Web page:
In case you have missed it somehow, it is pumpkin season right now, and pumpkins are popping up everywhere not just as a seasonal decoration, but as a major food source. I have not been able to resist the urge to buy some of the beautiful looking pumpkins constantly on sale at my grocery store. In addition to the homemade pumpkin puree I mentioned in my last post, which I used for some sweet pumpkin desserts, I also decided to stretch myself and explore what Nigerian pumpkin recipes were available. I knew that whatever I found would be an absolute flavor delight as is the case with majority of African dishes. One tasty result of this search is this delicious savory stew/ soup that was a big hit in my home and is native to the Northern parts of Nigeria: A delicious pumpkin stew locally called Miyan Taushe.
Miyan taushe is a savory, Nigerian pumpkin dish, native to and quite popular with the Hausa and Fulani tribes of Northern Nigeria, and interestingly, not really popular anywhere else. In fact there tends to be a lot of ignorance about the variety of native Hausa dishes even in Nigeria (specifically the southern, eastern and western regions), with most of the public awareness relegated to a few of Northern Nigeria’s food exports namely dishes like Suya, Fura da Nono, kuli kuli, Kilishi, and of course the necessary starch: Tuwo Shinkafa (the side most commonly associated with this dish). Just FYI, I say necessary because if you haven’t caught on yet, a lot of West African dishes center around a savory and meaty soup or stew served with a round ball of starch as a side. These starch balls are usually made from high starch carbohydrates like rice, yams, cassavas/yuca, plantains etc and are collectively given the term “fufu”, “okele” or “swallow” because of how such food tends to be eaten by wrapping a small piece of the starch ball in soup using your hands and swallowing with minimal chewing. Anyway, there remains a lot of unawareness about some amazingly delicious Hausa recipes of which Miyan Taushe is one of the more locally celebrated.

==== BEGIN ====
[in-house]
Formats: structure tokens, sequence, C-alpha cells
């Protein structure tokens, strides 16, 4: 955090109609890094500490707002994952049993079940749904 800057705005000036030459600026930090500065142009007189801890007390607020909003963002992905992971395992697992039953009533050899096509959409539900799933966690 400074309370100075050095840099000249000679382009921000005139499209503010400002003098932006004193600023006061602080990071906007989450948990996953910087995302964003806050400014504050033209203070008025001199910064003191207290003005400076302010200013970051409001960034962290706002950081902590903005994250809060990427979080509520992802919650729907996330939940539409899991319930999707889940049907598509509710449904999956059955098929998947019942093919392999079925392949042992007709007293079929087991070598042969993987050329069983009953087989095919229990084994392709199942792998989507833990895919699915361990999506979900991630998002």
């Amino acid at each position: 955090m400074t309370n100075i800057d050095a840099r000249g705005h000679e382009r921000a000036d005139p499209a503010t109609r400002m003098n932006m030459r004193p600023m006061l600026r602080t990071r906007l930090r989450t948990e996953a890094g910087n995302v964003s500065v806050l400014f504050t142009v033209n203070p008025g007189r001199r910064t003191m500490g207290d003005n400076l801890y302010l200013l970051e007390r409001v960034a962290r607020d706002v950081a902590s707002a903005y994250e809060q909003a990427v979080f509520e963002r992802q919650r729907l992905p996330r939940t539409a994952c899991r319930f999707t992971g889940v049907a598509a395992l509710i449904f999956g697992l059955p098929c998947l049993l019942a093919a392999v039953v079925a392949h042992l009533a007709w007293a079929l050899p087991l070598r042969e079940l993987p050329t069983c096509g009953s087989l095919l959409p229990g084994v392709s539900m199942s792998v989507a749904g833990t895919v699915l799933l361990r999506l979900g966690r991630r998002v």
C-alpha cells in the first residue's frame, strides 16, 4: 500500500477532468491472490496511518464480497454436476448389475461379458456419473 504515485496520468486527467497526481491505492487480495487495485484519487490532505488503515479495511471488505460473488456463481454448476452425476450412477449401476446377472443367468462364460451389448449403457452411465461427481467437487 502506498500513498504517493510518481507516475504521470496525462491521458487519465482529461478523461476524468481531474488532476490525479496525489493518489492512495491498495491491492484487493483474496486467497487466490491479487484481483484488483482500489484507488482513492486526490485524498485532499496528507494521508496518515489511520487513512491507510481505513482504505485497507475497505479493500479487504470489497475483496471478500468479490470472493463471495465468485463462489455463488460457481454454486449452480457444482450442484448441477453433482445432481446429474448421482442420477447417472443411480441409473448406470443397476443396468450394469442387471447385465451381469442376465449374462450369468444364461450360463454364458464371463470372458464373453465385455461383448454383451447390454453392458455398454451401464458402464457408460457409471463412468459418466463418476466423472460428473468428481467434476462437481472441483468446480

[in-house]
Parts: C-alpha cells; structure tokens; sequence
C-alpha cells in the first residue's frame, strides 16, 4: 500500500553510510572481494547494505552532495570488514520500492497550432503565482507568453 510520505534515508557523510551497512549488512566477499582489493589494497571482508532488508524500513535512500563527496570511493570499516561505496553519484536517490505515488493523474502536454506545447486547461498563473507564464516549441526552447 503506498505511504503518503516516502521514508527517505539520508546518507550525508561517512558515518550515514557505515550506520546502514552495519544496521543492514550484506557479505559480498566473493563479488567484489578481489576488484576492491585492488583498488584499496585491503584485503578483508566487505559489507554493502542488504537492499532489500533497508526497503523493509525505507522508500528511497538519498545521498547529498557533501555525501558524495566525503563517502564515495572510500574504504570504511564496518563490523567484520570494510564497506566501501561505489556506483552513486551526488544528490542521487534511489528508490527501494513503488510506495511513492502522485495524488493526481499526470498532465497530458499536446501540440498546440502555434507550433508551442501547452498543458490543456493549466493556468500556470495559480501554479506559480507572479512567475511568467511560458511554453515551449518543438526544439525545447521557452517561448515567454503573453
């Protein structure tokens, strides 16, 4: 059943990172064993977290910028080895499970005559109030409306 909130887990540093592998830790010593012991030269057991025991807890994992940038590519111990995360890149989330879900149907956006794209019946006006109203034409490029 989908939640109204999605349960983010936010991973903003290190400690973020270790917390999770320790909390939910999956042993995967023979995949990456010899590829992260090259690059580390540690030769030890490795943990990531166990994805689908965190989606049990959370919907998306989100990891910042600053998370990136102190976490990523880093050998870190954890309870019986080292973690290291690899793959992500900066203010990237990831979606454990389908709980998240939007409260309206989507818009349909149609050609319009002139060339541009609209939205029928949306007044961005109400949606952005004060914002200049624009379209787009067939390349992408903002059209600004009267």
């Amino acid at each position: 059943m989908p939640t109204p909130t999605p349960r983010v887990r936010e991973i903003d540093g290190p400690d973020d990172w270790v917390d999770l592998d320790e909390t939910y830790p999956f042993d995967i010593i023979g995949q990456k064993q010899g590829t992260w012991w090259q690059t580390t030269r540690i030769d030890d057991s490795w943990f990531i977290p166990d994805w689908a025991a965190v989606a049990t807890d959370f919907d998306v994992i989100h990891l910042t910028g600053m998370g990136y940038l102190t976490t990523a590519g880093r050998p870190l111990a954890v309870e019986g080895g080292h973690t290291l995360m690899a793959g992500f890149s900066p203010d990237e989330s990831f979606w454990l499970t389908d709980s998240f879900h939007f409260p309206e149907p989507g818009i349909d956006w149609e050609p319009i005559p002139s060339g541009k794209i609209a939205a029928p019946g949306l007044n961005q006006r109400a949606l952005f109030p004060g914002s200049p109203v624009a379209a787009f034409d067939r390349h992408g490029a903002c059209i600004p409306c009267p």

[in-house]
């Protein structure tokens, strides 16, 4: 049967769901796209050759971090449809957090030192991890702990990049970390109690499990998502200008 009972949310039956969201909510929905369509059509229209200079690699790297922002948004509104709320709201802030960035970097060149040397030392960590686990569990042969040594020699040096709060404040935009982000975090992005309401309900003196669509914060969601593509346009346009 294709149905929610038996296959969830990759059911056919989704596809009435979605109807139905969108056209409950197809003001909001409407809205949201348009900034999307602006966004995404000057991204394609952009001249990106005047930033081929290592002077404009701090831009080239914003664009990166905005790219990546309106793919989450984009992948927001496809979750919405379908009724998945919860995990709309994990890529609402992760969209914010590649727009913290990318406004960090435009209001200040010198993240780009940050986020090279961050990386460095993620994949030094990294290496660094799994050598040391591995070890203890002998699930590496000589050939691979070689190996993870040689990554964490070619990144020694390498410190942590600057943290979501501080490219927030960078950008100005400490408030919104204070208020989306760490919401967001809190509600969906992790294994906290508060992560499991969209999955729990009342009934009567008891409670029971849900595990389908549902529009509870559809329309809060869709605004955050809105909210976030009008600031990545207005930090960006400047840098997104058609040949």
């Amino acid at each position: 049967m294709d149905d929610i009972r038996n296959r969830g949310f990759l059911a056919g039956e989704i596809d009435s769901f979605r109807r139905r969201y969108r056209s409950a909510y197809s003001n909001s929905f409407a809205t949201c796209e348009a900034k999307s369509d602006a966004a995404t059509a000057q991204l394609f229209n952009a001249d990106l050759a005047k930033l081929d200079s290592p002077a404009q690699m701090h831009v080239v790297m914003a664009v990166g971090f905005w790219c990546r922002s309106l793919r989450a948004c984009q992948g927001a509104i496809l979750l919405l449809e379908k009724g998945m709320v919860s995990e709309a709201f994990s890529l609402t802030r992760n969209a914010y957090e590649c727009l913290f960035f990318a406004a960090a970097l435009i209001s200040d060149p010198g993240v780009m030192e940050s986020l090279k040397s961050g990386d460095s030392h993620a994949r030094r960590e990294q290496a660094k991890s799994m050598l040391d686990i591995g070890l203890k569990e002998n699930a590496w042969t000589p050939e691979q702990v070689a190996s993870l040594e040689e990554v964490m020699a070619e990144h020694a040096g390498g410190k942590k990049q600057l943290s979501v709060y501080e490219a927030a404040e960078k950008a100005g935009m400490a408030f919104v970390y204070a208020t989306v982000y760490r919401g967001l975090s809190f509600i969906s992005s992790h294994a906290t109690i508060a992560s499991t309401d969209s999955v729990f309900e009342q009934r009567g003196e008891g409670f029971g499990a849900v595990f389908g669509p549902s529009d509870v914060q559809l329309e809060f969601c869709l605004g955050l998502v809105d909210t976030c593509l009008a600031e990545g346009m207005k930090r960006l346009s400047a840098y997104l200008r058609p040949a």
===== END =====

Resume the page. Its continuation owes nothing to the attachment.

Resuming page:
Miyan taushe can be prepared with any ripe pumpkin. I will admit our general surprise in discovering the amazing flavors contained in this stew! To keep things as authentic as possible, I used chevon/goat meat as the meat as is commonly used natively but beef, mutton or any other protein can be used as well. The closest comparison my husband could almost liken it to in taste was a groundnut stew, with a slightly grainy twist but richer. Who knew that pumpkins and peanuts went so well together? It was consumed quite quickly at home!!
As I mentioned earlier, you can choose to go traditional and try Miyan Taushe with a “swallow” of your choice, you may also pair it with rice or any variety of naan bread since naan bears some similarity to “gurasa”: a local Hausa flat bread which was also a traditional side eaten with Miyan Taushe. This dish is especially eaten during Ramadan so it definitely is an option as a festive dish. Please enjoy and let me know how you liked it!
Miyan Taushe Recipe
- 1.5 lbs goat meat chunks
- 1.5 lbs pumpkin peeled and cut into chunks
- ½ cup palm oil
- ½ cup roasted peanuts
- 7 plum/roma tomatoes
- 2 large onion
- 1 bell pepper
- 4 scotch bonnet peppers
- 10 oz chopped spinach (fresh or frozen)
- 5 oz sorrel (substitute with spinach more spinach when unavailable)
- ¼ cup ground dry cray fish
- 2 tbsp shrimp bouillon
- salt to taste
- Slice both onion and 2 scotch bonnet peppers, and set aside.
- On low- medium heat in a large stock pot, braise the goat meat with the sliced onions, scotch bonnet peppers, 1 tsp bullion and 1 tsp salt for 30 minutes or until the meat is tender.
- While the meat is braising, blend the tomatoes, bell pepper, 1 onion, and two scotch bonnet peppers. Place the blended tomato mix in a pot and cook on medium heat until the sauce reduces down to a thick paste. You might need to reduce the heat to prevent the tomato paste from burning.
- Once the meat is tender and done braising, add in the pumpkin chunks and 2 cups of water into the pot with the braised meat. The water should just cover the pumpkin chunks and meat. At this stage, adjust the seasoning of the broth and water that the pumpkins. Cover and boil for 15 minutes or until the pumpkin is tender.
- While the pumpkin are cooking, grind the peanuts in a blender, food processor with a mortar an pestle until it forms a rough paste, and set aside.
- Once the pumpkins are tender, use the back of a spoon to smash the pumpkin chunks, add in the crushed peanuts, tomato paste, cray fish, and bullion and stir the stew. Cover and cook for 5 minutes on low- medium heat.
- After the stew has cooked for 5 minutes, add in the palm oil, chopped spinach and chopped sorrel, and cook the stew covered for 10 minutes on low heat.
- After 10 minutes, taste the stew for seasoning and adjust the salt if necessary. Turn the heat off and allow the stew to sit for 5 minutes, then serve hot